Homily of October 28, 2018
‘Master, let me see again.’
This phrase, ‘Master, let me see again’ in our Gospel today shows that Bartimaeus was not BORN BLIND. He always had the opportunity of seeing and he lost his sight. We can therefore appreciate the enormity of what Jesus did for him. It was like giving him back his life. He wants to SEE AGAIN. He knows and understands that if he lets this opportunity go by, there will not be another chance. He heard that Jesus of Nazareth was passing by, so he called out to him louder and did not heed to the rest trying to silence him. 
The first reading from the Prophet Jeremiah tells us that a day will come when the lame will walk and the blind will see.  And certainly, that day began with Jesus Christ.  Certainly, this is one of the teaching in today’s Gospel.  Bartimaeus sees.  The great days that Jeremiah had prophesied had begun. But, perhaps this Gospel reading is deeper than a demonstration of the powers of the Messiah to give sight to the blind.  Perhaps, it is speaking about seeing with the eyes of faith. 
Those whose souls are blind to the Presence of God cannot follow him.  Only those who are willing to take a step of faith, a leap of faith, and seek out the Lord can follow Him. Spiritual blindness is lack of faith, unbelief. Someone who says that there is no God, for instance, is definitely spiritually blind. Psalm 14:1 says, “The fool has said in his heart, ‘There is not God’”. At the conclusion of the long reflection on the healing of the Man Born Blind in the ninth chapter of John, Jesus says, “I came so that those who are blind may see.”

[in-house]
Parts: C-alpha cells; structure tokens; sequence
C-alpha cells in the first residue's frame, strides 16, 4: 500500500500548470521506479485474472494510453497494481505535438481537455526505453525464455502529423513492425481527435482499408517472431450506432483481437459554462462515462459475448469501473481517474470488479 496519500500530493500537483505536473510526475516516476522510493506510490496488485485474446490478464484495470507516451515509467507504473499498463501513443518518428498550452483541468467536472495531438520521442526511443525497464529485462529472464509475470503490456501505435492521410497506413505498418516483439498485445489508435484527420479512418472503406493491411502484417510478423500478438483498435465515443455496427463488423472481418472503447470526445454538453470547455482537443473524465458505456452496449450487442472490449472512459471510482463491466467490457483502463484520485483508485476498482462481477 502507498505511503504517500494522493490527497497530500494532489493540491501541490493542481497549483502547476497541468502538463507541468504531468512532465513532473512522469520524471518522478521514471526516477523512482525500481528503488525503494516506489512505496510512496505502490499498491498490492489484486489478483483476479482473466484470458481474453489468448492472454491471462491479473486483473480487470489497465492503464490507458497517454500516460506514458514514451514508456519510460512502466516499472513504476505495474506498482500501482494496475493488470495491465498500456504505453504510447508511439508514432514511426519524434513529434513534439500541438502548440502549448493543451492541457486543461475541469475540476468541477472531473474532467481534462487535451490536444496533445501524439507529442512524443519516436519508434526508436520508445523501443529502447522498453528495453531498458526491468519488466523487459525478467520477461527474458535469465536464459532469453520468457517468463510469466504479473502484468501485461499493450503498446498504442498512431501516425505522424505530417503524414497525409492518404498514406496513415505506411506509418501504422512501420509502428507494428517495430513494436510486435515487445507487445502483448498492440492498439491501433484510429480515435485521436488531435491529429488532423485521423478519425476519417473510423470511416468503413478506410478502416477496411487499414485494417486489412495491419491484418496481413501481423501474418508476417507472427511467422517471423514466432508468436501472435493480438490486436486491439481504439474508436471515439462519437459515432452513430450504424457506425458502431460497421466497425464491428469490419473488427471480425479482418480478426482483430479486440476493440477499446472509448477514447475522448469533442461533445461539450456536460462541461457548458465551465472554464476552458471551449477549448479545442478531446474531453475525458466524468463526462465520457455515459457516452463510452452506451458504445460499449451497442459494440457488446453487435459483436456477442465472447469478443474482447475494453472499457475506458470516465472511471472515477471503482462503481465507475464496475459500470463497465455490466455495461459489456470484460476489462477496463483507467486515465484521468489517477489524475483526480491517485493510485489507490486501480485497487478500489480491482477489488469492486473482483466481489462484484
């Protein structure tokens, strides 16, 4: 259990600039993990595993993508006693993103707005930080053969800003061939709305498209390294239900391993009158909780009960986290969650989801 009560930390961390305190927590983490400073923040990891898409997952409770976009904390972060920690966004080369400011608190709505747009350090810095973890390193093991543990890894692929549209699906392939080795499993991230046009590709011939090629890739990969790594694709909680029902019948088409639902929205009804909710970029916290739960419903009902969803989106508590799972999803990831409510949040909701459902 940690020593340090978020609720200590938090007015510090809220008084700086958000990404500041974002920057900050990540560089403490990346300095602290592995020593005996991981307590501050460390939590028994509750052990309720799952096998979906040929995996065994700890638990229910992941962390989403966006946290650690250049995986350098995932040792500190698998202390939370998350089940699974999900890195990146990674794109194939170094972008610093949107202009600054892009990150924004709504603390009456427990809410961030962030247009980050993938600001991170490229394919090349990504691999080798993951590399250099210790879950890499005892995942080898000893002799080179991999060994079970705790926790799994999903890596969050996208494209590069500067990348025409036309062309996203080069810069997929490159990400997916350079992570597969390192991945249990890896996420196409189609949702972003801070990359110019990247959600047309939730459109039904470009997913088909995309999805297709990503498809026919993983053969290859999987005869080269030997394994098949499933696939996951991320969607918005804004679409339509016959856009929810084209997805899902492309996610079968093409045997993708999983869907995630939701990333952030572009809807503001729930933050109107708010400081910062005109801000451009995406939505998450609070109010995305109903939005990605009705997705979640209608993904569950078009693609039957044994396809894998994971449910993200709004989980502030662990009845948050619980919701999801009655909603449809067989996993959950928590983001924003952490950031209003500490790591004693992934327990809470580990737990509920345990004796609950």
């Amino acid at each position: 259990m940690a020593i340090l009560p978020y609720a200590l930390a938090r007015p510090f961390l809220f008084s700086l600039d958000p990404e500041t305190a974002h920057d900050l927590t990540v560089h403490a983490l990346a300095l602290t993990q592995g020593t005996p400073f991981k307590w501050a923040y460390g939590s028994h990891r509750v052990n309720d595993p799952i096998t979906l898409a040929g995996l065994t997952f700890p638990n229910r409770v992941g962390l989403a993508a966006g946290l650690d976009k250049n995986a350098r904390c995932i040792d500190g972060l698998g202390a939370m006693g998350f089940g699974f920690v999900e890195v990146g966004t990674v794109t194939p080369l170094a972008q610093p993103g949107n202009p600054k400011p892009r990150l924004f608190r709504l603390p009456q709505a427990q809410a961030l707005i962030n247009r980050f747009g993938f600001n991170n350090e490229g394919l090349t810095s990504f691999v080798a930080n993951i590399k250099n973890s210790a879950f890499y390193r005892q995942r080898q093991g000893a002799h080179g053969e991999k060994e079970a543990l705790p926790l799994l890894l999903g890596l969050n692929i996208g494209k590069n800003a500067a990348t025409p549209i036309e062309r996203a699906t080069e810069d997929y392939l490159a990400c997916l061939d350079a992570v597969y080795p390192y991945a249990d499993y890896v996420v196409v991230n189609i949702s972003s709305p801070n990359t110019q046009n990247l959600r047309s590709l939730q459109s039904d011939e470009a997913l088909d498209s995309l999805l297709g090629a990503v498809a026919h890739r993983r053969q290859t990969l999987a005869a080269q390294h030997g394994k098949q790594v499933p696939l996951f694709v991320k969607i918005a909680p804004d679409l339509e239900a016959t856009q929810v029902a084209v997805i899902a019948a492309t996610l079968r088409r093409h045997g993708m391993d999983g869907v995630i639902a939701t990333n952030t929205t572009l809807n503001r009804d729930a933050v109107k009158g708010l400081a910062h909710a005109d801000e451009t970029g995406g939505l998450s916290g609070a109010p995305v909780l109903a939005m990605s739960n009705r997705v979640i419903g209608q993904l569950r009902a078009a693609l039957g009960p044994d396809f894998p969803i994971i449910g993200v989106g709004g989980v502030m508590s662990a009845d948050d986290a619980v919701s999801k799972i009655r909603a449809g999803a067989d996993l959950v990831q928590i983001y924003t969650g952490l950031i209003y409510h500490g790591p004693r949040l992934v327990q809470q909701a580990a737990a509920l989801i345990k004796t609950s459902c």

Jesus is concerned to heal us not only of our physical blindness but also he is concerned about healing us of our intellectual and spiritual blindness. Over the centuries, therefore, the Church, the exact n Body of Christ has been in the forefront to battle to eliminate all three forms of blindness: physical blindness through health care services, intellectual blindness through education, and spiritual blindness through evangelisation and catechesis. 
Let us avail ourselves of this opportunity to come to Christ. The Good News is that Jesus is always passing by. He can heal and take away whatever ailment or handicap weighing us down. Bartimaeus did not heed those who tried to dissuade him. May we never allow societal influences debar us from coming to Christ.
 Fr. Jude Thaddeus Langeh, cmf
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